Monday, December 20, 2021

We Have the Tools to Fight Omicron

Received this email from a friend? Sign up now

CDC Centers for Disease Control and Prevention CDC 24/7: Saving Lives, Protecting People
Coronavirus Disease 2019 (COVID-19)
December 20, 2021
This message includes updates on the COVID-19 response from CDC. The COVID-19 Outbreak is a rapidly evolving situation and information will be updated as it becomes available.
Illustration with mask, testing swab and pill bottle with text - we have the tools to fight Omicron

Omicron Variant: What You Need to Know 

Vaccines remain the best public health measure to protect people from COVID-19, slow transmission, and reduce the likelihood of new variants emerging.


Scientists are currently investigating Omicron, including how protected fully vaccinated people will be against infection, hospitalization, and death.


Masks offer protection against all variants. CDC continues to recommend wearing a mask in public indoor settings in areas of substantial or high community transmission, regardless of vaccination status.



New booster update CDC now recommends that everyone ages 18 and older get a COVID-19 booster shot. When? At least 2 months after a 1-dose vaccine, Johnson & Johnson/Jansen or At least 6 months after a 2-dose vaccine, Pfizer-BIONTech or Moderna Find out more at CDC.gov/coronavirus

COVID-19 Booster Shots

The recent emergence of the Omicron variant further emphasizes the importance of vaccination, boosters, and prevention efforts needed to protect against COVID-19.


If you need help scheduling your booster shot, contact the location that set up your previous appointment. If you need to get your booster shot in a location different from where you received your previous shot, there are several ways you can find a vaccine provider.


Bring your CDC COVID-19 Vaccination Record card to your booster shot appointment so your provider can fill in the information about your booster dose. If you did not receive a card at your first appointment, contact the vaccination site where you got your first shot or your state health department to find out how you can get a card.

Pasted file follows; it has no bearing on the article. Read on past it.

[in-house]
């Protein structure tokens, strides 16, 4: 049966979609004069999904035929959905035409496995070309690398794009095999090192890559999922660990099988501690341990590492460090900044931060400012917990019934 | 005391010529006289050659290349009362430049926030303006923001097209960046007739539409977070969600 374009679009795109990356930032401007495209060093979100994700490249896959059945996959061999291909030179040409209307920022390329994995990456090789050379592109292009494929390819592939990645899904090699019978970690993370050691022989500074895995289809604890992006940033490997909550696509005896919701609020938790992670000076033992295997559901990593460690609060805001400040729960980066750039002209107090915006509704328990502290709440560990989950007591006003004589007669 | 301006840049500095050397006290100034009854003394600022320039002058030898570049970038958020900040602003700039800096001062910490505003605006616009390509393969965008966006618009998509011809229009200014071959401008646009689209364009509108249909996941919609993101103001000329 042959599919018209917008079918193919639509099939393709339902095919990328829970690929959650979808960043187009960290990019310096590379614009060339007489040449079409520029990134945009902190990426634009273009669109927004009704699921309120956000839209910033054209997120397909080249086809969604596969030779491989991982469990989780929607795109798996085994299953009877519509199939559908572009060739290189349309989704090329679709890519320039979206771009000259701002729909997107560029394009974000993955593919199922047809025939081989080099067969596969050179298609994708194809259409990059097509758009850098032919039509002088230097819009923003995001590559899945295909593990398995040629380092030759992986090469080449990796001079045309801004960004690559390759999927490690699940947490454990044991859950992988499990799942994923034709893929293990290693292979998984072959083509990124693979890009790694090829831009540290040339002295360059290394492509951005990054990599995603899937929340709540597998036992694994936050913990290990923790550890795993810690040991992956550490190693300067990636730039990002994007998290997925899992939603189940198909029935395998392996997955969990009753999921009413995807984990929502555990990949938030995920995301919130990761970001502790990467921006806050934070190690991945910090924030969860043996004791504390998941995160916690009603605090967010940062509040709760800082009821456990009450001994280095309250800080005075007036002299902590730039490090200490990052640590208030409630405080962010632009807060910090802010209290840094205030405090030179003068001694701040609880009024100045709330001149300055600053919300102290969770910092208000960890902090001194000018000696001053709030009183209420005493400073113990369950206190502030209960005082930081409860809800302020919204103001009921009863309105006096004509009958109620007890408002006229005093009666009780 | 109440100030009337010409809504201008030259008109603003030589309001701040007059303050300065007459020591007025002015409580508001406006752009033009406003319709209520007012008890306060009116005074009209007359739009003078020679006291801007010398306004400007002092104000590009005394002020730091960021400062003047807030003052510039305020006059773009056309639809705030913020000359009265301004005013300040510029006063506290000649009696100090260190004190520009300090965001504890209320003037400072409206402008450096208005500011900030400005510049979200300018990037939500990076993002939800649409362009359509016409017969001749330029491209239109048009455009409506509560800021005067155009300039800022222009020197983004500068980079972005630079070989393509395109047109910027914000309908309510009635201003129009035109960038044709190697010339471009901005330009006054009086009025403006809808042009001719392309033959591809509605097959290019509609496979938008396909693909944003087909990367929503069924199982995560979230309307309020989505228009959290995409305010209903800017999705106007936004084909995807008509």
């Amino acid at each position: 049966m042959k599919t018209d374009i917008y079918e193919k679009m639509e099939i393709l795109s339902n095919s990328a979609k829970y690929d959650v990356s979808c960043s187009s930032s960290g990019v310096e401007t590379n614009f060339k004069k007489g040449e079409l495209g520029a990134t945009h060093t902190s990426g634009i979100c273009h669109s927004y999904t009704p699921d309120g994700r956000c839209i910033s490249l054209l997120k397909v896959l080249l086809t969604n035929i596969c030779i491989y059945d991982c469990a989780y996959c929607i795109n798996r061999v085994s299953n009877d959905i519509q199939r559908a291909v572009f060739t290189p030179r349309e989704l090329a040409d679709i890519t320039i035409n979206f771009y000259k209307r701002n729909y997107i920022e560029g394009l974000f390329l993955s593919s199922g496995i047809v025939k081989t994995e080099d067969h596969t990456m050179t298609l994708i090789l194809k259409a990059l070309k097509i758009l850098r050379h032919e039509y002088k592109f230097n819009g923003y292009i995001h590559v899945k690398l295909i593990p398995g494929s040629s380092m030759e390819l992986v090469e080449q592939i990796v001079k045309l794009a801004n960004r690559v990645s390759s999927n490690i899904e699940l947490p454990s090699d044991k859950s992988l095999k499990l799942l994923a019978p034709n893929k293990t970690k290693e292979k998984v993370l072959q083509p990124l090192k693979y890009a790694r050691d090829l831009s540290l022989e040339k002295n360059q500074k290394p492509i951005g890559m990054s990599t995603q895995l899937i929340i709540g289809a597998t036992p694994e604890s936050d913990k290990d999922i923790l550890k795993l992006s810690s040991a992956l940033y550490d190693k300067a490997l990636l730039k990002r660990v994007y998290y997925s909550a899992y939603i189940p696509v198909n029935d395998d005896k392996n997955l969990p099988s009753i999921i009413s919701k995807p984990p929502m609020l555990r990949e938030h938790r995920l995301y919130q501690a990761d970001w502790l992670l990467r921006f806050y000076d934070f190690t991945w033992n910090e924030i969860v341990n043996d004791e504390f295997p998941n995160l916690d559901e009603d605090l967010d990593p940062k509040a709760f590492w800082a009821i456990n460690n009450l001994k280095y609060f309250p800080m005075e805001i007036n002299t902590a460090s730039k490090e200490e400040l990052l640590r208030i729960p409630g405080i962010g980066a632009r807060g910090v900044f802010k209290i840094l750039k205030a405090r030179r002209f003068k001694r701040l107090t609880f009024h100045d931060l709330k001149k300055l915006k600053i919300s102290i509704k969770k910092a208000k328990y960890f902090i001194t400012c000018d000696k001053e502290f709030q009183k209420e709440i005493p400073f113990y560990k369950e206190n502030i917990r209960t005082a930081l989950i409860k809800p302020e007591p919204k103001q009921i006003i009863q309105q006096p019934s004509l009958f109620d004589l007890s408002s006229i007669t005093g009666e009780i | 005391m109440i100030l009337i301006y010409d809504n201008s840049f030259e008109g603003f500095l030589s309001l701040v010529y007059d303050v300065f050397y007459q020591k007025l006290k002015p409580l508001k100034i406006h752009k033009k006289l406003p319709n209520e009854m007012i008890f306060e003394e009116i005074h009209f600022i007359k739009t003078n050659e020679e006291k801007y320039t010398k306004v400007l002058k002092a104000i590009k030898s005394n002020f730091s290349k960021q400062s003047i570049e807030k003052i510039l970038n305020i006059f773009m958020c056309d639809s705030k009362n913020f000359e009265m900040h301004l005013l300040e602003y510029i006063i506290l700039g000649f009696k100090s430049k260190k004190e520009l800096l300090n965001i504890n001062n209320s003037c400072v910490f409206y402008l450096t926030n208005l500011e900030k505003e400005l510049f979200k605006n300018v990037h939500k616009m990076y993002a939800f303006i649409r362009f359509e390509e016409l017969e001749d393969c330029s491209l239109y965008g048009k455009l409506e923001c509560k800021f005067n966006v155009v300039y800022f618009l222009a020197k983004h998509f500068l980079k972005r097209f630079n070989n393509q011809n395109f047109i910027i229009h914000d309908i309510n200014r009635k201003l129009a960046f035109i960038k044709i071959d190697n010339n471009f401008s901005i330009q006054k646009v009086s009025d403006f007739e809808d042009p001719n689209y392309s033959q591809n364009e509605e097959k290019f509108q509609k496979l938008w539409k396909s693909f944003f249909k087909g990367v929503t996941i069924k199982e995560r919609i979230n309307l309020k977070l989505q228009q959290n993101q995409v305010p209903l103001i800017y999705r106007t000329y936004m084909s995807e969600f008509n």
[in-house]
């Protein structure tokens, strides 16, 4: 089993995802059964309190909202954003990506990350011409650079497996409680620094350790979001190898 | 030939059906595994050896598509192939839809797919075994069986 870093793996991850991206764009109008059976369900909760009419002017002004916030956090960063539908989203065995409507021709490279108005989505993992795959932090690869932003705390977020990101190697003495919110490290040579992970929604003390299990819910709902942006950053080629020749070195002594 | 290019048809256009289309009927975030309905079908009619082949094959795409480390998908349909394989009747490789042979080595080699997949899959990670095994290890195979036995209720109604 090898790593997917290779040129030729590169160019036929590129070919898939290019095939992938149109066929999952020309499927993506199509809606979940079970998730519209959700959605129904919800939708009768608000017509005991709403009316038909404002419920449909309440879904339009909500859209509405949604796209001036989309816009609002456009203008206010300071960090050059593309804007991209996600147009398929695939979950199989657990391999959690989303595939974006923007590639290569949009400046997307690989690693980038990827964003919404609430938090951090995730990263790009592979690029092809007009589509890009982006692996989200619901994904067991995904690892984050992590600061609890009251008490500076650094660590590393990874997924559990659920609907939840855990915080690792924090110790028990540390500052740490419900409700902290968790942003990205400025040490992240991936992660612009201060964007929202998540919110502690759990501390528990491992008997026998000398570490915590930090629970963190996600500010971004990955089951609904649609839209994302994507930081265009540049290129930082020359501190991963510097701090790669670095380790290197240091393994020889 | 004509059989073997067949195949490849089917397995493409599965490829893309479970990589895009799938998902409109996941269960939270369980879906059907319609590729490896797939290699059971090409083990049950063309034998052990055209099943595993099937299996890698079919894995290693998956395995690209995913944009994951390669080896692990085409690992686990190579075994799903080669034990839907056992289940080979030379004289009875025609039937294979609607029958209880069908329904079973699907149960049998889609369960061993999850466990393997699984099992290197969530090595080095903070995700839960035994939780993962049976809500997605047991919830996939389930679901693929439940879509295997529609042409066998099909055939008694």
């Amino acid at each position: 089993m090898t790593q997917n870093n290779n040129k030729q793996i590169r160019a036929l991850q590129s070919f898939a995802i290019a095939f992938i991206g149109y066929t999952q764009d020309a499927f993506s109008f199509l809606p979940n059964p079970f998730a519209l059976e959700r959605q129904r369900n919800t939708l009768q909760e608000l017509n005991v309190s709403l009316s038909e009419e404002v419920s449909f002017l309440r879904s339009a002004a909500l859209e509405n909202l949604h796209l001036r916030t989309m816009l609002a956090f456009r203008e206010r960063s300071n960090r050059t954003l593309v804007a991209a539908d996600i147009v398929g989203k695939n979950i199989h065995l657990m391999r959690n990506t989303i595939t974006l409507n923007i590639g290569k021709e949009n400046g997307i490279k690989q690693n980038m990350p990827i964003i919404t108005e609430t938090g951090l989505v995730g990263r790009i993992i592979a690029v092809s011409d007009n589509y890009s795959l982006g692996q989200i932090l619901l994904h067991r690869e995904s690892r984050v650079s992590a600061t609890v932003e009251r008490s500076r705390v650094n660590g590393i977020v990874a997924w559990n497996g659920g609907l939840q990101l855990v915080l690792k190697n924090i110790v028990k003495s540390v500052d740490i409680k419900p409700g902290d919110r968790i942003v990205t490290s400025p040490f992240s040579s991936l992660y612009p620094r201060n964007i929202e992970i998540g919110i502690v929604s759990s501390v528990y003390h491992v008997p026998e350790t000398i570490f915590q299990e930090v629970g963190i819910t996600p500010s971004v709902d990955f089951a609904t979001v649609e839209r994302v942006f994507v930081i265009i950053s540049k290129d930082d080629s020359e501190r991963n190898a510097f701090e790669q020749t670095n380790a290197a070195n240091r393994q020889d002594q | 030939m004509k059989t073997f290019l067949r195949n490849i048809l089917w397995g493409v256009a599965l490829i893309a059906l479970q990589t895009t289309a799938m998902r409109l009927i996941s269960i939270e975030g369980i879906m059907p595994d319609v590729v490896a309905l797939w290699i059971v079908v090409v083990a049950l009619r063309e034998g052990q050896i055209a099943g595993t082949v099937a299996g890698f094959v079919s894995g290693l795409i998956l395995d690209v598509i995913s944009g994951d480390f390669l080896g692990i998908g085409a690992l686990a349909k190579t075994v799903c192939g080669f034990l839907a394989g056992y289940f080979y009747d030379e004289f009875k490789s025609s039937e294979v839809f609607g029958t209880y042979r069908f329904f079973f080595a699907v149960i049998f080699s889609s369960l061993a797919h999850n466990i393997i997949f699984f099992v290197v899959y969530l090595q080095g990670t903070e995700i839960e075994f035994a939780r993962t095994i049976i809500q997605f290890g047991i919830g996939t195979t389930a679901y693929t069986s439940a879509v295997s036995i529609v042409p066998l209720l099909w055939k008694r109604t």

You may experience side effects after getting a COVID-19 vaccine. These are normal signs that your body is building protection against COVID-19.



Illustration of clock box with text COVID-19 Self test and swabs

Self-Testing for COVID-19

Self-testing is one of several risk-reduction strategies to reduce the chances of COVID-19 transmission. They may be used regardless of vaccination or symptom status.


Consider using a self-test before joining indoor gatherings with others who are not in your household.


Self-tests can be used at home or anywhere, are easy to use, and produce rapid results. If your self-test has a positive result, stay home or isolate for 10 days, wear a mask if you have contact with others, and call your healthcare provider.



New edition out now Friday, December 17, 2021 In this week's edition: - COVID-19 trends - Holiday precautions Find the latest data in CDC's COVID Data Tracker Weekly Review Subscribe:bit.ly/CDTsubscribe

COVID Data Tracker Weekly Review

COVID-19 cases, hospitalizations, and deaths have all increased in recent weeks, with many parts of the country experiencing substantial or high levels of community transmission. As people travel and gather this holiday season, take steps to protect yourself and your loved ones. We know COVID-19 vaccines & boosters, masking, and physical distancing work to prevent COVID-19 spread. 

 


Coronavirus Disease 2019 (COVID-19) in the U.S.

December 20, 2021

US states, territories, and District of Columbia have reported 50,791,012 cases of COVID-19 in the United States.


CDC provides updated U.S. case information online daily.


In addition to cases, deaths, and laboratory testing, CDC's COVID Data Tracker now has a Vaccinations tab to track distribution of COVID-19 vaccines in your state.

This map shows COVID-19 cases reported by U.S. states, the District of Columbia, New York City, and other U.S.-affiliated jurisdictions

Centers for Disease Control and Prevention

1600 Clifton Rd   Atlanta, GA 30329   1-800-CDC-INFO (800-232-4636)   TTY: 888-232-6348
Questions or Problems  |  Unsubscribe

Monday, December 6, 2021

Omicron Variant

Received this email from a friend? Sign up now

CDC Centers for Disease Control and Prevention CDC 24/7: Saving Lives, Protecting People
Coronavirus Disease 2019 (COVID-19)
December 6, 2021